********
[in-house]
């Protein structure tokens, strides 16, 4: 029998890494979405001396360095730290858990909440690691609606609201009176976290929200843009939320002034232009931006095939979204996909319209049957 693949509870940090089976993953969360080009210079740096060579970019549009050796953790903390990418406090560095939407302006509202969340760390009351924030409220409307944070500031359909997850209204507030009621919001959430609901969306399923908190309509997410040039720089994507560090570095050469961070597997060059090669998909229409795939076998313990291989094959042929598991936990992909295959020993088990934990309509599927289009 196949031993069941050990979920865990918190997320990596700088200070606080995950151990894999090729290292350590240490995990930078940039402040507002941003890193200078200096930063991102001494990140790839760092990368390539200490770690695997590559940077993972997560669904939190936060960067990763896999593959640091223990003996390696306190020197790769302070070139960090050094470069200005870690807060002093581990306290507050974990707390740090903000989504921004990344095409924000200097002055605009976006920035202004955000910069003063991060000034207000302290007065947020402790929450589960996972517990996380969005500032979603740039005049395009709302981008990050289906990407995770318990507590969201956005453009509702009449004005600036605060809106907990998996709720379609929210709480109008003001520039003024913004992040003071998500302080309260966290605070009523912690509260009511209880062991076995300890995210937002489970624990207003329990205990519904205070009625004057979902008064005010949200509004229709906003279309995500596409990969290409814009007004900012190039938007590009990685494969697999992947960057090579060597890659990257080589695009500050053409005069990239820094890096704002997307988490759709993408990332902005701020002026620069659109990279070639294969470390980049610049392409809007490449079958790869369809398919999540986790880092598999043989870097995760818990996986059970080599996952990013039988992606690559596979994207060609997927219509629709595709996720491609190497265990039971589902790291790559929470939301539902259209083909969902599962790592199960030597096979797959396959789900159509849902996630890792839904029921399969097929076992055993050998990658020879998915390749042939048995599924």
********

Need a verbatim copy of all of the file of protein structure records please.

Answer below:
[in-house]
């Protein structure tokens, strides 16, 4: 029998890494979405001396360095730290858990909440690691609606609201009176976290929200843009939320002034232009931006095939979204996909319209049957 693949509870940090089976993953969360080009210079740096060579970019549009050796953790903390990418406090560095939407302006509202969340760390009351924030409220409307944070500031359909997850209204507030009621919001959430609901969306399923908190309509997410040039720089994507560090570095050469961070597997060059090669998909229409795939076998313990291989094959042929598991936990992909295959020993088990934990309509599927289009 196949031993069941050990979920865990918190997320990596700088200070606080995950151990894999090729290292350590240490995990930078940039402040507002941003890193200078200096930063991102001494990140790839760092990368390539200490770690695997590559940077993972997560669904939190936060960067990763896999593959640091223990003996390696306190020197790769302070070139960090050094470069200005870690807060002093581990306290507050974990707390740090903000989504921004990344095409924000200097002055605009976006920035202004955000910069003063991060000034207000302290007065947020402790929450589960996972517990996380969005500032979603740039005049395009709302981008990050289906990407995770318990507590969201956005453009509702009449004005600036605060809106907990998996709720379609929210709480109008003001520039003024913004992040003071998500302080309260966290605070009523912690509260009511209880062991076995300890995210937002489970624990207003329990205990519904205070009625004057979902008064005010949200509004229709906003279309995500596409990969290409814009007004900012190039938007590009990685494969697999992947960057090579060597890659990257080589695009500050053409005069990239820094890096704002997307988490759709993408990332902005701020002026620069659109990279070639294969470390980049610049392409809007490449079958790869369809398919999540986790880092598999043989870097995760818990996986059970080599996952990013039988992606690559596979994207060609997927219509629709595709996720491609190497265990039971589902790291790559929470939301539902259209083909969902599962790592199960030597096979797959396959789900159509849902996630890792839904029921399969097929076992055993050998990658020879998915390749042939048995599924």